Shop online or call 1-888-376-6777 to place an order. Phone

Crystal Creek’s Beef Mineral Has A New Name: Return On Investment (ROI®)

Click here to view as a pdf:  Crystal Creeks Beef Mineral Has A New Name ROI

By Teresa Marker, B.S.

Crystal Creek® is launching a new name for our beef mineral, now known as ROI® Beef Mineral. R.O.I. is an acronym commonly used in the investing community that stands for Return on Investment. The definition of return on investment (R.O.I.) is a ratio between net profit and the cost of investment. When looking at an input, like a mineral supplement, a producer should always evaluate the cost of the input against the return it will generate. To justify its use, any input will need to show a positive return; whether the effect is on animal health, net profit, or both. Before understanding the economics of mineral supplementation for beef cows, we must first understand the important roles that minerals play in the body.

Read More →

Interpreting The Value Of A Livestock Mineral

Click here to view as a pdf:  Interpreting The Value Of A Livestock Mineral

Customer Favorite This article was originally published in the April 2012 Issue of the Crystal Creek® Newsletter

By Dan Leiterman

The goal of this article is to offer insight in determining the value of a livestock mineral. The value can be determined by combining the information supplied on the label and visual observation of the mineral itself, along with some basic ingredient knowledge. A critical analysis will consider ingredient quality, nutrient bioavailability and possible negative, unintended consequences associated with poor ingredient quality or inappropriate formulation techniques.

Read More →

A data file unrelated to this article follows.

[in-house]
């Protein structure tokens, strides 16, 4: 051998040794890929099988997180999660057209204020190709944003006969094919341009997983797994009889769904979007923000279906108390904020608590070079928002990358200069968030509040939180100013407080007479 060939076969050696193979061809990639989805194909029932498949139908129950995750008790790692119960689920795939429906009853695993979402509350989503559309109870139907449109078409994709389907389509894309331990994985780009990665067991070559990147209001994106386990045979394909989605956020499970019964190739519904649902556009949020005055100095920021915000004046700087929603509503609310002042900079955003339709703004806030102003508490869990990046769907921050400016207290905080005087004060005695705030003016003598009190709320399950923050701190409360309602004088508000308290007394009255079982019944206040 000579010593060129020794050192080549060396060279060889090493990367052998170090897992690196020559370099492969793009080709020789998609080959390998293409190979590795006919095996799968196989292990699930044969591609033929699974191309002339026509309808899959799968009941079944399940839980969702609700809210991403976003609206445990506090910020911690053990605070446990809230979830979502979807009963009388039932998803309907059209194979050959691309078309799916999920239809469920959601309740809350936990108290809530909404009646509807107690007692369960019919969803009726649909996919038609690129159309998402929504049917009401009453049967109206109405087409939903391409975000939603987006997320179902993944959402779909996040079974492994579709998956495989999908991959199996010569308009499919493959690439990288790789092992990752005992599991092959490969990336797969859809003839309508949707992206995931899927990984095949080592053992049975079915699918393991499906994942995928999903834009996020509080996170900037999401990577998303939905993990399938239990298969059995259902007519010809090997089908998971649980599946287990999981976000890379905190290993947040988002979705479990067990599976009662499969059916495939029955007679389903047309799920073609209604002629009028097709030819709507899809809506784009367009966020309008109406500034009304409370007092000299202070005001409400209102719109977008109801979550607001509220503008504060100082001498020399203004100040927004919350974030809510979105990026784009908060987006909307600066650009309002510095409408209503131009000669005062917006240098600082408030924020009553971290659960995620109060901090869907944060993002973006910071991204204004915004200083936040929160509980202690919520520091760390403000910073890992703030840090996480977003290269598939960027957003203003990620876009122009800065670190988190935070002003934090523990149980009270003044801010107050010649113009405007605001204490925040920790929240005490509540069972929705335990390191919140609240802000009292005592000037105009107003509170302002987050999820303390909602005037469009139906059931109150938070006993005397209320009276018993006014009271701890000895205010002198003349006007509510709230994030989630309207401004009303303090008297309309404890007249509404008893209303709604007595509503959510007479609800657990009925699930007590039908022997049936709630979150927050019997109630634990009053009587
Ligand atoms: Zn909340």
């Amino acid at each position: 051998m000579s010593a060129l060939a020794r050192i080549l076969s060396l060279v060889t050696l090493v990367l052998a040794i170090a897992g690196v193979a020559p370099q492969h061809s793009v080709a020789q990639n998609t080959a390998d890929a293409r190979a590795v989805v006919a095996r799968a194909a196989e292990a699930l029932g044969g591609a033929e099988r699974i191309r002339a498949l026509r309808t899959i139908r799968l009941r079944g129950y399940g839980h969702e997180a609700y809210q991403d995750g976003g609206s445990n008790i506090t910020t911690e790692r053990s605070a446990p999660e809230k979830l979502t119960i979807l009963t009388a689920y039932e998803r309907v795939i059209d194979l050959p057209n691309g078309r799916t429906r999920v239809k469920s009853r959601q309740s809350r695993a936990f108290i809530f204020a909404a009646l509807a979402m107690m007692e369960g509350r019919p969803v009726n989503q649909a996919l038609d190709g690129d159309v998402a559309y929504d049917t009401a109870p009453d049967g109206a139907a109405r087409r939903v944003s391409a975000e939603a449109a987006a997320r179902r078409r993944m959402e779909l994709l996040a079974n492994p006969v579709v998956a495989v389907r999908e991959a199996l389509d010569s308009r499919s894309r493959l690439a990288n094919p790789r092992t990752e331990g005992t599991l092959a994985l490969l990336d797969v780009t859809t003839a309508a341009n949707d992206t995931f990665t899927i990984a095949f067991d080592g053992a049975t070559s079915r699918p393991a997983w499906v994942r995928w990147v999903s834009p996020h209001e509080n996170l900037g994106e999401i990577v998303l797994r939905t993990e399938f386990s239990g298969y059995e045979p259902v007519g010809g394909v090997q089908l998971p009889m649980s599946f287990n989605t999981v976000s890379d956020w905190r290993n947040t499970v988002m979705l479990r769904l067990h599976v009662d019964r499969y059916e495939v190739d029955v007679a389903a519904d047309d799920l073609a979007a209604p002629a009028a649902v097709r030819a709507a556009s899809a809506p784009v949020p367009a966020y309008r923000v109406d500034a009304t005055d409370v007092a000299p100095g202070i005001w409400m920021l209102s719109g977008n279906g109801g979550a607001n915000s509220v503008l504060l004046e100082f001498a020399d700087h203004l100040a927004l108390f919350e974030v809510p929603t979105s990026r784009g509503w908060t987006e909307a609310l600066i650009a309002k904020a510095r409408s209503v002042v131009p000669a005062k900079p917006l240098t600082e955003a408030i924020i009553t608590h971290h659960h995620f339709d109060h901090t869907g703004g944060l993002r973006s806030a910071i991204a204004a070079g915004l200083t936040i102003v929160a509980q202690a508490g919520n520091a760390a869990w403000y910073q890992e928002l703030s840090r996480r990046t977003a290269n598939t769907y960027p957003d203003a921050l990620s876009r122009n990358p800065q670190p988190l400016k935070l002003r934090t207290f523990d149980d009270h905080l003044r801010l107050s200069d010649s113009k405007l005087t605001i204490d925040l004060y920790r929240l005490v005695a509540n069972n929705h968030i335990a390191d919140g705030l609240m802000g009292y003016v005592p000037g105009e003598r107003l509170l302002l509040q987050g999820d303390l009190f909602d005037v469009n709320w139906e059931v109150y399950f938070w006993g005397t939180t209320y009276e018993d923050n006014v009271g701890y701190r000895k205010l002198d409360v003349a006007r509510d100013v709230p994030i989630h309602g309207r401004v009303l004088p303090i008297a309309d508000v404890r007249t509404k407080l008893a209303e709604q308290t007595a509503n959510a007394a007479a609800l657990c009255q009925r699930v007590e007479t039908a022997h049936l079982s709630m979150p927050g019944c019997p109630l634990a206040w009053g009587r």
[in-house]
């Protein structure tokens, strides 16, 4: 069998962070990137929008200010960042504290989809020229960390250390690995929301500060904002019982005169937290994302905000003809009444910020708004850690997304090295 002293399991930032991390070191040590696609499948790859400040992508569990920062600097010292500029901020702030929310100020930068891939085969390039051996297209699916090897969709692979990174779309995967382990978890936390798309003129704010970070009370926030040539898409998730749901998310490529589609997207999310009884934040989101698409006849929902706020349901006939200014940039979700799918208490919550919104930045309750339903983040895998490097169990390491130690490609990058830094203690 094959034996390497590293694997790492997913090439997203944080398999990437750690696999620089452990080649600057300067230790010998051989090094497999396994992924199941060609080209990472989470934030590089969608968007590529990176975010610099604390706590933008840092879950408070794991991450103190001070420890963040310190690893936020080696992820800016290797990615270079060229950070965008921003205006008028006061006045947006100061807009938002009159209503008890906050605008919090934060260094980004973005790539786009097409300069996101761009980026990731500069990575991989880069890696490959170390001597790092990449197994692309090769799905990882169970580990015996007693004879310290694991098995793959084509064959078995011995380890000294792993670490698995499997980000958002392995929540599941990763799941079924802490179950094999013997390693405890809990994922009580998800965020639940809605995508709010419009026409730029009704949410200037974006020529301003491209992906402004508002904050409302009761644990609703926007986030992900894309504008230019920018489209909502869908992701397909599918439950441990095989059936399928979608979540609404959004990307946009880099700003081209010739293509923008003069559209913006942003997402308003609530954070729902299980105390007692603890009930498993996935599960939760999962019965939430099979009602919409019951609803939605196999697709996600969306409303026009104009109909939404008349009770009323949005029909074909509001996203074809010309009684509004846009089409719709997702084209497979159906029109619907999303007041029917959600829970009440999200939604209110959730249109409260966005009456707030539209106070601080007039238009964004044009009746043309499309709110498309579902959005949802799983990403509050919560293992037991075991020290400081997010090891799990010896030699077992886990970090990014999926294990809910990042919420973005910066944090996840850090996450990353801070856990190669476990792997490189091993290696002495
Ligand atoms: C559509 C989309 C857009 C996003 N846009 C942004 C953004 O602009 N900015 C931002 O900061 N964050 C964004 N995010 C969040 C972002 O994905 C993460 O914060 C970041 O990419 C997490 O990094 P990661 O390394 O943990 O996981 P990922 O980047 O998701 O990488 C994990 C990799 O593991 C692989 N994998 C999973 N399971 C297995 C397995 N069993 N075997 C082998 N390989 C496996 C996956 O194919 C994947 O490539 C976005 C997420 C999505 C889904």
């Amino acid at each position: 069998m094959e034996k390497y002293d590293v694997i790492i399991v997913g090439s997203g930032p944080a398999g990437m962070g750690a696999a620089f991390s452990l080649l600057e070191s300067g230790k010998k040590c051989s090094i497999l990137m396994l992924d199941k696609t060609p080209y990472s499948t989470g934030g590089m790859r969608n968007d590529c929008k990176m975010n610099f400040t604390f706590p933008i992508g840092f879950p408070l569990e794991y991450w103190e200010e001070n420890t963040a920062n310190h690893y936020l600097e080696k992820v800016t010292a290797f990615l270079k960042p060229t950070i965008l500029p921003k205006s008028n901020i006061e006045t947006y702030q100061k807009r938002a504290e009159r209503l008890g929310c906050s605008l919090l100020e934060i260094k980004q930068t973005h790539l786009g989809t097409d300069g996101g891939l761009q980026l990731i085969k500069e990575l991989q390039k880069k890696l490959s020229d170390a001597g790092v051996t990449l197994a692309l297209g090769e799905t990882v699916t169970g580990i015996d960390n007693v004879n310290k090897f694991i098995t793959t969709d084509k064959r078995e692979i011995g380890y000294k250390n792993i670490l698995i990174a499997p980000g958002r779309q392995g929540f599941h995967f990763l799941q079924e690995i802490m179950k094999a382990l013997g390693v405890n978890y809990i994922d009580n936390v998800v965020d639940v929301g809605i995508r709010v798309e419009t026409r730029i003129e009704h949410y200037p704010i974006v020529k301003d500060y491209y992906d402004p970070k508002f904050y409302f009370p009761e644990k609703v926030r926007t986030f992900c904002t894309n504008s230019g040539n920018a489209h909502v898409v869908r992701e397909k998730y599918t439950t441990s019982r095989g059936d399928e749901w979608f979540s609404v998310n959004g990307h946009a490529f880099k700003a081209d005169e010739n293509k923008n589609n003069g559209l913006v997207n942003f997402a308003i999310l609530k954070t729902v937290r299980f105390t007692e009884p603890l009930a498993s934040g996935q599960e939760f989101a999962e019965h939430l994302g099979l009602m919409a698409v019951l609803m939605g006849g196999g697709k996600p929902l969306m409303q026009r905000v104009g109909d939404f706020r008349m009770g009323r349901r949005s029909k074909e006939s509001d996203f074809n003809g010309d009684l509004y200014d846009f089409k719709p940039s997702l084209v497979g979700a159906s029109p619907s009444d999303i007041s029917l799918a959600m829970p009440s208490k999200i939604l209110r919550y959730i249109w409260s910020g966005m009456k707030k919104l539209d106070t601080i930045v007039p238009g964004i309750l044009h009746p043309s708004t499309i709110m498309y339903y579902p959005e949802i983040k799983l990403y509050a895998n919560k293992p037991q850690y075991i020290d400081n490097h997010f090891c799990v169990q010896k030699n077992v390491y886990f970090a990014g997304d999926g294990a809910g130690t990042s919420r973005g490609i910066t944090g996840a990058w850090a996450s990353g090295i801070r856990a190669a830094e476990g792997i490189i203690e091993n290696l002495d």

Crystal Creek® Foundation Grain Mix: Innovative Nutrition For All Livestock

Click here to view as a pdf:  Crystal Creek Foundation Grain Mix

By Alex Austin, B.S.

Crystal Creek® is excited to offer an innovative approach to providing quality nutrition to your livestock. Crystal Creek® Foundation Grain Mix is a new product offering high grade grains resulting in excellent performance nutrition. Pairing Crystal Creek® Foundation Grain Mix with the appropriate Crystal Creek® mineral will provide a superior quality complete feed.

 

Read More →

Straw The Counterproductive Ingredient In Dry Cow Rations

Click here to view as a pdf:  Straw The Counterproductive Ingredient In Dry Cow Rations

By Erik Brettingen, B.S.

The Dry Cow Diet

The dry cow diet is arguably the most important ration on the dairy farm; setting the stage for a successful lactation. Cows that freshen with metabolic problems of ketosis, milk fever or a displaced abomasum cost time and money to treat; often preventing the cow from reaching her full potential for that lactation. The goal of the dry cow diet is to limit these metabolic issues and support optimal health and rumen function going into lactation. Dry cow diets should be balanced with the following guidelines in mind:

Read More →

Ask The Vet / Ask The Nutritionist

Click here to view as a pdf:  Ask The Vet Ask The Nutritionist

“I would like to test some feed stuffs with Dairyland Labs.  Which test package do you recommend?”